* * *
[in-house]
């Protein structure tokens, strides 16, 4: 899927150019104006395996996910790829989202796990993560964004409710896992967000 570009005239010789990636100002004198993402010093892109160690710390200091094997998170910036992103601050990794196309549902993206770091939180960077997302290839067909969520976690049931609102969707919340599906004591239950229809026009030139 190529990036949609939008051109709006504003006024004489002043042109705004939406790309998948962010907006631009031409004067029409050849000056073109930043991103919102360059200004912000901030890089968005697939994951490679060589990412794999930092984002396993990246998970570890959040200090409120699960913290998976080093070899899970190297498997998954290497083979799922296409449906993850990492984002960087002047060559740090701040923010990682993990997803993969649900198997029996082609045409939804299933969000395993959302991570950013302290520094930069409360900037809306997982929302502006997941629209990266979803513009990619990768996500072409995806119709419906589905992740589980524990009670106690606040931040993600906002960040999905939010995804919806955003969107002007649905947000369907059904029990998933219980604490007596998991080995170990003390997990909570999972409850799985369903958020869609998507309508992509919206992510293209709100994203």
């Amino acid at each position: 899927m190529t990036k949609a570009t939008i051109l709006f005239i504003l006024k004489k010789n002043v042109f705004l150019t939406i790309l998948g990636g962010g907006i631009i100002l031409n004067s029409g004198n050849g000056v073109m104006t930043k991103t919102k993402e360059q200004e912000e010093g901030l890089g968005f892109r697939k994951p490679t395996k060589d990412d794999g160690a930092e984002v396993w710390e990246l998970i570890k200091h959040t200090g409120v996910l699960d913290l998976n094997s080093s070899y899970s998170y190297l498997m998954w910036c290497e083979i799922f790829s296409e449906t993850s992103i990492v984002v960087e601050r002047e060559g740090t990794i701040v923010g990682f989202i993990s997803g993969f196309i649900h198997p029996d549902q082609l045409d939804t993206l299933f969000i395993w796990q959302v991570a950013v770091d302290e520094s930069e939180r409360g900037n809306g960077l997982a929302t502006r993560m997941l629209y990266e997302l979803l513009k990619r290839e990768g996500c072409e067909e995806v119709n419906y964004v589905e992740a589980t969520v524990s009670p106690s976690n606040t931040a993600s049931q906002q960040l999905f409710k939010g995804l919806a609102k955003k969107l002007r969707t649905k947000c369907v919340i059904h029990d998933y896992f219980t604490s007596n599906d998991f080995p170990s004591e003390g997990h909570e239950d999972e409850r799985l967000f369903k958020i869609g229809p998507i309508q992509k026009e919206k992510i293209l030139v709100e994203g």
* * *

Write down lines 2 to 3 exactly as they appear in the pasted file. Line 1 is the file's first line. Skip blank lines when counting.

């Protein structure tokens, strides 16, 4: 899927150019104006395996996910790829989202796990993560964004409710896992967000 570009005239010789990636100002004198993402010093892109160690710390200091094997998170910036992103601050990794196309549902993206770091939180960077997302290839067909969520976690049931609102969707919340599906004591239950229809026009030139 190529990036949609939008051109709006504003006024004489002043042109705004939406790309998948962010907006631009031409004067029409050849000056073109930043991103919102360059200004912000901030890089968005697939994951490679060589990412794999930092984002396993990246998970570890959040200090409120699960913290998976080093070899899970190297498997998954290497083979799922296409449906993850990492984002960087002047060559740090701040923010990682993990997803993969649900198997029996082609045409939804299933969000395993959302991570950013302290520094930069409360900037809306997982929302502006997941629209990266979803513009990619990768996500072409995806119709419906589905992740589980524990009670106690606040931040993600906002960040999905939010995804919806955003969107002007649905947000369907059904029990998933219980604490007596998991080995170990003390997990909570999972409850799985369903958020869609998507309508992509919206992510293209709100994203």
């Amino acid at each position: 899927m190529t990036k949609a570009t939008i051109l709006f005239i504003l006024k004489k010789n002043v042109f705004l150019t939406i790309l998948g990636g962010g907006i631009i100002l031409n004067s029409g004198n050849g000056v073109m104006t930043k991103t919102k993402e360059q200004e912000e010093g901030l890089g968005f892109r697939k994951p490679t395996k060589d990412d794999g160690a930092e984002v396993w710390e990246l998970i570890k200091h959040t200090g409120v996910l699960d913290l998976n094997s080093s070899y899970s998170y190297l498997m998954w910036c290497e083979i799922f790829s296409e449906t993850s992103i990492v984002v960087e601050r002047e060559g740090t990794i701040v923010g990682f989202i993990s997803g993969f196309i649900h198997p029996d549902q082609l045409d939804t993206l299933f969000i395993w796990q959302v991570a950013v770091d302290e520094s930069e939180r409360g900037n809306g960077l997982a929302t502006r993560m997941l629209y990266e997302l979803l513009k990619r290839e990768g996500c072409e067909e995806v119709n419906y964004v589905e992740a589980t969520v524990s009670p106690s976690n606040t931040a993600s049931q906002q960040l999905f409710k939010g995804l919806a609102k955003k969107l002007r969707t649905k947000c369907v919340i059904h029990d998933y896992f219980t604490s007596n599906d998991f080995p170990s004591e003390g997990h909570e239950d999972e409850r799985l967000f369903k958020i869609g229809p998507i309508q992509k026009e919206k992510i293209l030139v709100e994203g």